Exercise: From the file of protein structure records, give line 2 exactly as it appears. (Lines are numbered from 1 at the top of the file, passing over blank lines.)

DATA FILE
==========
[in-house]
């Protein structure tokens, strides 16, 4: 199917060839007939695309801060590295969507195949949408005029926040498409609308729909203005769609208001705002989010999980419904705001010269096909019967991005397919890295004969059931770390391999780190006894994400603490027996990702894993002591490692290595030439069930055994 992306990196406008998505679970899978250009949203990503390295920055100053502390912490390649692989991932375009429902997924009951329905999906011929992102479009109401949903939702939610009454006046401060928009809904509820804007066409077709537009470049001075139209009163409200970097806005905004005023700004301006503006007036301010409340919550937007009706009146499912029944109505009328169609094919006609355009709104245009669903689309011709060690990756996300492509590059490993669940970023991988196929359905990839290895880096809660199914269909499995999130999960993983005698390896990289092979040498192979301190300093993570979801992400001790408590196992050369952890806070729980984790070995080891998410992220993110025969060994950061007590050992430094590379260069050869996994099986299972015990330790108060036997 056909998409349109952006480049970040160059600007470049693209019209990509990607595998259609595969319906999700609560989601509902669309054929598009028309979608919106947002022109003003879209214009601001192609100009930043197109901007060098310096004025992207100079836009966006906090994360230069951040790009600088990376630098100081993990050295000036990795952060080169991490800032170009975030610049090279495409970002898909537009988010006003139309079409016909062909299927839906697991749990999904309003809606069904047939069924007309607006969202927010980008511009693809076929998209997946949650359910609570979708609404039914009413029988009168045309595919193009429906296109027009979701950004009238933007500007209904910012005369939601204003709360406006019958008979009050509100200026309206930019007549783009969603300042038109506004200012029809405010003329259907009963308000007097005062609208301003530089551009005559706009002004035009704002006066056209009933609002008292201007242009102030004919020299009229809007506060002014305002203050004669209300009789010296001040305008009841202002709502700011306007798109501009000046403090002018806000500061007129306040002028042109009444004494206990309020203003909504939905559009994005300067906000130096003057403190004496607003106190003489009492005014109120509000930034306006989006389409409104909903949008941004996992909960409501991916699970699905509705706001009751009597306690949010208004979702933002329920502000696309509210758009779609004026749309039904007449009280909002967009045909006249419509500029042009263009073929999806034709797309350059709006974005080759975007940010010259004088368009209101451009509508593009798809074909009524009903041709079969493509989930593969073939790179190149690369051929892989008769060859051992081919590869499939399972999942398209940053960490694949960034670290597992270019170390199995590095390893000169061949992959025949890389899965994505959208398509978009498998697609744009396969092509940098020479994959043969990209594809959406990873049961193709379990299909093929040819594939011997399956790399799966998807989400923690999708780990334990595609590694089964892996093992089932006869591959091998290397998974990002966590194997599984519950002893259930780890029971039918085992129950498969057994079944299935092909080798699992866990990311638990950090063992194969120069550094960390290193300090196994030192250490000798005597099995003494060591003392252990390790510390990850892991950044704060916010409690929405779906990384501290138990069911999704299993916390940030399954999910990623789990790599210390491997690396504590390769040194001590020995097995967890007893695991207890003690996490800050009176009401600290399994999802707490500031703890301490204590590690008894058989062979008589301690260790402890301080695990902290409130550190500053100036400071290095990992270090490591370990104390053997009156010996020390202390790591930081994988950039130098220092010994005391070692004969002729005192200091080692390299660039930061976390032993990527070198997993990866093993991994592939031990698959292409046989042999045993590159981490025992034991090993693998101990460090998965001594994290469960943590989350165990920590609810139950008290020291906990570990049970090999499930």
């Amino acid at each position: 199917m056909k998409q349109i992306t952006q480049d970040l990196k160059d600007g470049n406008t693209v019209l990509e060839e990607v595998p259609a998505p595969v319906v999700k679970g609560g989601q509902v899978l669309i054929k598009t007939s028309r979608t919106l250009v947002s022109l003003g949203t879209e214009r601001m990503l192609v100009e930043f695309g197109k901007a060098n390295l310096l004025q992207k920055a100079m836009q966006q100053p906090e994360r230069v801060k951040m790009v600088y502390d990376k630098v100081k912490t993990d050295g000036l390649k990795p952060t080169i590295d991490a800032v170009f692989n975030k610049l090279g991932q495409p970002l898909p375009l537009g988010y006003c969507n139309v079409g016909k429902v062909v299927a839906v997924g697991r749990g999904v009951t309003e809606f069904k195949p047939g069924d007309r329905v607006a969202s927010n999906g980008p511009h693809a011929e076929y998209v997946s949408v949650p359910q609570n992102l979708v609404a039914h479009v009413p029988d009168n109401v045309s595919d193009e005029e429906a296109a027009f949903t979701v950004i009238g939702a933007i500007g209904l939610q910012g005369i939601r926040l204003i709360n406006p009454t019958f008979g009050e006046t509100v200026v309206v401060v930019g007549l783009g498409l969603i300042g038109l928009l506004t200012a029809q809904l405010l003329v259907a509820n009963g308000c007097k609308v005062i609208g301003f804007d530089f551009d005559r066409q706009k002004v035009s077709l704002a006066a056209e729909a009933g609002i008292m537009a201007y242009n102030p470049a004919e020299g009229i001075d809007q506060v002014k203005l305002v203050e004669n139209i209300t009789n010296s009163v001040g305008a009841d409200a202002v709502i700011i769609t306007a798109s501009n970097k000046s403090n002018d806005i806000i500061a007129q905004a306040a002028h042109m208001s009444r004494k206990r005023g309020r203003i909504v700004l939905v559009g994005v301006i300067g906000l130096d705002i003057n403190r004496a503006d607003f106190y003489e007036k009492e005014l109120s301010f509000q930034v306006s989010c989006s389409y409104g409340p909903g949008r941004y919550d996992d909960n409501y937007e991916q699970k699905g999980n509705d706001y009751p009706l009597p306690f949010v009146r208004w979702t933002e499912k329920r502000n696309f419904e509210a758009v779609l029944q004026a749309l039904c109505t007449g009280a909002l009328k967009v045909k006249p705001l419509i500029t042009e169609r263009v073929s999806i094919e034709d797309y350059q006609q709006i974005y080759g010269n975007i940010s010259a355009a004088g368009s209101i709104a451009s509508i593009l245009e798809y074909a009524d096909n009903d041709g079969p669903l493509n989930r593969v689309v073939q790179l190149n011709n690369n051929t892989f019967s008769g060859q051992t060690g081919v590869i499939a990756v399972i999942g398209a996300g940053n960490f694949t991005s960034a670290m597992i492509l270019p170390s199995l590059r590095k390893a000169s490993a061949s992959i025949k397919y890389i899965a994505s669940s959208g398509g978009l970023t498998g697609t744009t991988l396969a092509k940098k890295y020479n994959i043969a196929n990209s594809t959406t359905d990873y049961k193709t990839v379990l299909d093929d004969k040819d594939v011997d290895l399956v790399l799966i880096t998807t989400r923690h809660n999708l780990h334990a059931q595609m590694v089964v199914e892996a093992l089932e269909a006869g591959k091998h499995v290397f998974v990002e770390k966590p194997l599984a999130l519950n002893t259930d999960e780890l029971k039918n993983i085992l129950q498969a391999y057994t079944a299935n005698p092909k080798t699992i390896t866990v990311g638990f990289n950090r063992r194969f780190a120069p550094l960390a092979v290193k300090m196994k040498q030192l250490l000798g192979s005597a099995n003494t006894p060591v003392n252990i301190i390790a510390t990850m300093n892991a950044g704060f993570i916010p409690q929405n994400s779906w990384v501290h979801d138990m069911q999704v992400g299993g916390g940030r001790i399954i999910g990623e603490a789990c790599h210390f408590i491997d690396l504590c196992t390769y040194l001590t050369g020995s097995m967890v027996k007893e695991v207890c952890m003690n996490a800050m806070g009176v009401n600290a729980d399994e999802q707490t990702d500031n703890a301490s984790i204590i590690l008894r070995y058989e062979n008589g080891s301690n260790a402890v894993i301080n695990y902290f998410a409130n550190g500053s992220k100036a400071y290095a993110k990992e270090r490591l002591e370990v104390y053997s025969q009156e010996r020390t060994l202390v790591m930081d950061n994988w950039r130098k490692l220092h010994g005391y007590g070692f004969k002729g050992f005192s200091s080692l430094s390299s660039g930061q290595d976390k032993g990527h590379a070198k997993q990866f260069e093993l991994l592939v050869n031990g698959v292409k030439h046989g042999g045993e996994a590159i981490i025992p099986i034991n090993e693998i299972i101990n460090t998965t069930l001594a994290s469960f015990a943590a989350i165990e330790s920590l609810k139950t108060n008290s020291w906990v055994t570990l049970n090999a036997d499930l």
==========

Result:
């Protein structure tokens, strides 16, 4: 199917060839007939695309801060590295969507195949949408005029926040498409609308729909203005769609208001705002989010999980419904705001010269096909019967991005397919890295004969059931770390391999780190006894994400603490027996990702894993002591490692290595030439069930055994 992306990196406008998505679970899978250009949203990503390295920055100053502390912490390649692989991932375009429902997924009951329905999906011929992102479009109401949903939702939610009454006046401060928009809904509820804007066409077709537009470049001075139209009163409200970097806005905004005023700004301006503006007036301010409340919550937007009706009146499912029944109505009328169609094919006609355009709104245009669903689309011709060690990756996300492509590059490993669940970023991988196929359905990839290895880096809660199914269909499995999130999960993983005698390896990289092979040498192979301190300093993570979801992400001790408590196992050369952890806070729980984790070995080891998410992220993110025969060994950061007590050992430094590379260069050869996994099986299972015990330790108060036997 056909998409349109952006480049970040160059600007470049693209019209990509990607595998259609595969319906999700609560989601509902669309054929598009028309979608919106947002022109003003879209214009601001192609100009930043197109901007060098310096004025992207100079836009966006906090994360230069951040790009600088990376630098100081993990050295000036990795952060080169991490800032170009975030610049090279495409970002898909537009988010006003139309079409016909062909299927839906697991749990999904309003809606069904047939069924007309607006969202927010980008511009693809076929998209997946949650359910609570979708609404039914009413029988009168045309595919193009429906296109027009979701950004009238933007500007209904910012005369939601204003709360406006019958008979009050509100200026309206930019007549783009969603300042038109506004200012029809405010003329259907009963308000007097005062609208301003530089551009005559706009002004035009704002006066056209009933609002008292201007242009102030004919020299009229809007506060002014305002203050004669209300009789010296001040305008009841202002709502700011306007798109501009000046403090002018806000500061007129306040002028042109009444004494206990309020203003909504939905559009994005300067906000130096003057403190004496607003106190003489009492005014109120509000930034306006989006389409409104909903949008941004996992909960409501991916699970699905509705706001009751009597306690949010208004979702933002329920502000696309509210758009779609004026749309039904007449009280909002967009045909006249419509500029042009263009073929999806034709797309350059709006974005080759975007940010010259004088368009209101451009509508593009798809074909009524009903041709079969493509989930593969073939790179190149690369051929892989008769060859051992081919590869499939399972999942398209940053960490694949960034670290597992270019170390199995590095390893000169061949992959025949890389899965994505959208398509978009498998697609744009396969092509940098020479994959043969990209594809959406990873049961193709379990299909093929040819594939011997399956790399799966998807989400923690999708780990334990595609590694089964892996093992089932006869591959091998290397998974990002966590194997599984519950002893259930780890029971039918085992129950498969057994079944299935092909080798699992866990990311638990950090063992194969120069550094960390290193300090196994030192250490000798005597099995003494060591003392252990390790510390990850892991950044704060916010409690929405779906990384501290138990069911999704299993916390940030399954999910990623789990790599210390491997690396504590390769040194001590020995097995967890007893695991207890003690996490800050009176009401600290399994999802707490500031703890301490204590590690008894058989062979008589301690260790402890301080695990902290409130550190500053100036400071290095990992270090490591370990104390053997009156010996020390202390790591930081994988950039130098220092010994005391070692004969002729005192200091080692390299660039930061976390032993990527070198997993990866093993991994592939031990698959292409046989042999045993590159981490025992034991090993693998101990460090998965001594994290469960943590989350165990920590609810139950008290020291906990570990049970090999499930």